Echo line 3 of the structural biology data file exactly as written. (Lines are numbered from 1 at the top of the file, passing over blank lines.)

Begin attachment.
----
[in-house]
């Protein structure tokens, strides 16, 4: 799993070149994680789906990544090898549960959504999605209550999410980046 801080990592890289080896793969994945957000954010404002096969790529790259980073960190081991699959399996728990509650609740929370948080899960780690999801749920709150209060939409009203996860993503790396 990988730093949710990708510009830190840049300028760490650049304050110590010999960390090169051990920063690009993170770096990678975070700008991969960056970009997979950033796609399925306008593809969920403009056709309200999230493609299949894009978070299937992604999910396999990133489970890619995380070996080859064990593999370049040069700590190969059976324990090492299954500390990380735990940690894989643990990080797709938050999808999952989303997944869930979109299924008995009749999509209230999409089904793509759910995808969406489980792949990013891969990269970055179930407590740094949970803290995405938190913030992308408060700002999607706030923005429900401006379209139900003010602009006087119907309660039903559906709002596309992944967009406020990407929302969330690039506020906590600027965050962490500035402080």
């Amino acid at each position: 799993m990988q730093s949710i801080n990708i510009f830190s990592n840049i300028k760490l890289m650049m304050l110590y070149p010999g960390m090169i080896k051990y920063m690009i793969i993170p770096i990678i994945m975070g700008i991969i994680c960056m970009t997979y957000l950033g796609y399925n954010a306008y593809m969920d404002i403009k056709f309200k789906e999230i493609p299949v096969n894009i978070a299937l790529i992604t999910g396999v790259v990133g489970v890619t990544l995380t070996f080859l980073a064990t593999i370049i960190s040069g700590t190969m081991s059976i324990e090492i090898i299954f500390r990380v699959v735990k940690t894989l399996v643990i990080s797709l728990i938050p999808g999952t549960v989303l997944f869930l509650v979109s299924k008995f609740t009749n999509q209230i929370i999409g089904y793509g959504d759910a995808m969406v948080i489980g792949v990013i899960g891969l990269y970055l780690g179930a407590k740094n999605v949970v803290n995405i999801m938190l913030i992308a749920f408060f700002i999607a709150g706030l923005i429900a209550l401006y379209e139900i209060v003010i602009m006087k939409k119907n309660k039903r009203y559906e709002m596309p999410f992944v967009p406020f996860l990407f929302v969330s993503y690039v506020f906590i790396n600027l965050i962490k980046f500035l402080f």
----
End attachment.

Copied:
């Amino acid at each position: 799993m990988q730093s949710i801080n990708i510009f830190s990592n840049i300028k760490l890289m650049m304050l110590y070149p010999g960390m090169i080896k051990y920063m690009i793969i993170p770096i990678i994945m975070g700008i991969i994680c960056m970009t997979y957000l950033g796609y399925n954010a306008y593809m969920d404002i403009k056709f309200k789906e999230i493609p299949v096969n894009i978070a299937l790529i992604t999910g396999v790259v990133g489970v890619t990544l995380t070996f080859l980073a064990t593999i370049i960190s040069g700590t190969m081991s059976i324990e090492i090898i299954f500390r990380v699959v735990k940690t894989l399996v643990i990080s797709l728990i938050p999808g999952t549960v989303l997944f869930l509650v979109s299924k008995f609740t009749n999509q209230i929370i999409g089904y793509g959504d759910a995808m969406v948080i489980g792949v990013i899960g891969l990269y970055l780690g179930a407590k740094n999605v949970v803290n995405i999801m938190l913030i992308a749920f408060f700002i999607a709150g706030l923005i429900a209550l401006y379209e139900i209060v003010i602009m006087k939409k119907n309660k039903r009203y559906e709002m596309p999410f992944v967009p406020f996860l990407f929302v969330s993503y690039v506020f906590i790396n600027l965050i962490k980046f500035l402080f």